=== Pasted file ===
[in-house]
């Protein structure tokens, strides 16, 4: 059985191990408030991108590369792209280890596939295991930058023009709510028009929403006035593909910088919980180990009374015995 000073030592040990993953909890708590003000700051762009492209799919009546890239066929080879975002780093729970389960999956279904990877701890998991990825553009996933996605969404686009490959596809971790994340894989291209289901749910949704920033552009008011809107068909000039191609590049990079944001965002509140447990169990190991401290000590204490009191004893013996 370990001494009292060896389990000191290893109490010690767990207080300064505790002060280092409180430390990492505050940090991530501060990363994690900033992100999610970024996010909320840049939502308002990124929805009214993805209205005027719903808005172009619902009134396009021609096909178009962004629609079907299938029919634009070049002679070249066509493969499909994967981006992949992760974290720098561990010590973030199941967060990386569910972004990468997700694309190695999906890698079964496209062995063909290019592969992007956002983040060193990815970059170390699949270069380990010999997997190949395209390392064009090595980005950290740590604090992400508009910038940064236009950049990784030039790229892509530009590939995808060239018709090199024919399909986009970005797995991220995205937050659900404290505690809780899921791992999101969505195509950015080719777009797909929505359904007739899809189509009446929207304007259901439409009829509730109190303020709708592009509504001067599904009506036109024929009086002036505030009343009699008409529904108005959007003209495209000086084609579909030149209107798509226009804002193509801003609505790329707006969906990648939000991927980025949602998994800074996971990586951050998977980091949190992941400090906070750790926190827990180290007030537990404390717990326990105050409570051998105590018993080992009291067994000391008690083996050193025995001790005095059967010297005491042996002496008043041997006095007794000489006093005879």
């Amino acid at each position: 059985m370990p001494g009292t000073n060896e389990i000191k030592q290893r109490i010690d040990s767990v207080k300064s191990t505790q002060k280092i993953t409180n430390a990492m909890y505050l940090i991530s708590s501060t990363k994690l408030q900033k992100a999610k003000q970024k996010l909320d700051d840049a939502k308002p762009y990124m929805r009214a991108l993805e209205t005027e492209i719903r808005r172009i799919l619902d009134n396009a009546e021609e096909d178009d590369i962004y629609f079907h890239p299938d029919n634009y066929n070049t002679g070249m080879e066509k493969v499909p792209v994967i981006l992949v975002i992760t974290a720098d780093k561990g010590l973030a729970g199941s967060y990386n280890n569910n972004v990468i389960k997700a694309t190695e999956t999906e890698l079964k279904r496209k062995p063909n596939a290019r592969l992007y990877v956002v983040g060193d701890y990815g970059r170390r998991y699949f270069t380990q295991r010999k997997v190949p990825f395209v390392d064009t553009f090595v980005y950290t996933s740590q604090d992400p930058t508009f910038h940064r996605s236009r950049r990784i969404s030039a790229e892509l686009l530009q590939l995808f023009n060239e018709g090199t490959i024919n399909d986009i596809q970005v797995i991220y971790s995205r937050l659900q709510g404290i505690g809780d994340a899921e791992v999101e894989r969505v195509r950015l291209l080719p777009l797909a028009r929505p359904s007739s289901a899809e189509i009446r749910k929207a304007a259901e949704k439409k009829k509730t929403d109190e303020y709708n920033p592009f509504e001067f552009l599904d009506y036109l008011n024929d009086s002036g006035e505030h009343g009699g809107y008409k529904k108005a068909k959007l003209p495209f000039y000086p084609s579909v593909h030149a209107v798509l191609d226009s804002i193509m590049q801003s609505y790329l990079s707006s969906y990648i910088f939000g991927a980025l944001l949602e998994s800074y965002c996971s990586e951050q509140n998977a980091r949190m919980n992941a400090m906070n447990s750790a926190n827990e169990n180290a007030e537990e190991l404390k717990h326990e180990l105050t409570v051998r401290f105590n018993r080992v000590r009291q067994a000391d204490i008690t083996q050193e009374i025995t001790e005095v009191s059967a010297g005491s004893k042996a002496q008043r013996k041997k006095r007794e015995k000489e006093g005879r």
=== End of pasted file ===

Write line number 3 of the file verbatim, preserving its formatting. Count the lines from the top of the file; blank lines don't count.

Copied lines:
């Amino acid at each position: 059985m370990p001494g009292t000073n060896e389990i000191k030592q290893r109490i010690d040990s767990v207080k300064s191990t505790q002060k280092i993953t409180n430390a990492m909890y505050l940090i991530s708590s501060t990363k994690l408030q900033k992100a999610k003000q970024k996010l909320d700051d840049a939502k308002p762009y990124m929805r009214a991108l993805e209205t005027e492209i719903r808005r172009i799919l619902d009134n396009a009546e021609e096909d178009d590369i962004y629609f079907h890239p299938d029919n634009y066929n070049t002679g070249m080879e066509k493969v499909p792209v994967i981006l992949v975002i992760t974290a720098d780093k561990g010590l973030a729970g199941s967060y990386n280890n569910n972004v990468i389960k997700a694309t190695e999956t999906e890698l079964k279904r496209k062995p063909n596939a290019r592969l992007y990877v956002v983040g060193d701890y990815g970059r170390r998991y699949f270069t380990q295991r010999k997997v190949p990825f395209v390392d064009t553009f090595v980005y950290t996933s740590q604090d992400p930058t508009f910038h940064r996605s236009r950049r990784i969404s030039a790229e892509l686009l530009q590939l995808f023009n060239e018709g090199t490959i024919n399909d986009i596809q970005v797995i991220y971790s995205r937050l659900q709510g404290i505690g809780d994340a899921e791992v999101e894989r969505v195509r950015l291209l080719p777009l797909a028009r929505p359904s007739s289901a899809e189509i009446r749910k929207a304007a259901e949704k439409k009829k509730t929403d109190e303020y709708n920033p592009f509504e001067f552009l599904d009506y036109l008011n024929d009086s002036g006035e505030h009343g009699g809107y008409k529904k108005a068909k959007l003209p495209f000039y000086p084609s579909v593909h030149a209107v798509l191609d226009s804002i193509m590049q801003s609505y790329l990079s707006s969906y990648i910088f939000g991927a980025l944001l949602e998994s800074y965002c996971s990586e951050q509140n998977a980091r949190m919980n992941a400090m906070n447990s750790a926190n827990e169990n180290a007030e537990e190991l404390k717990h326990e180990l105050t409570v051998r401290f105590n018993r080992v000590r009291q067994a000391d204490i008690t083996q050193e009374i025995t001790e005095v009191s059967a010297g005491s004893k042996a002496q008043r013996k041997k006095r007794e015995k000489e006093g005879r």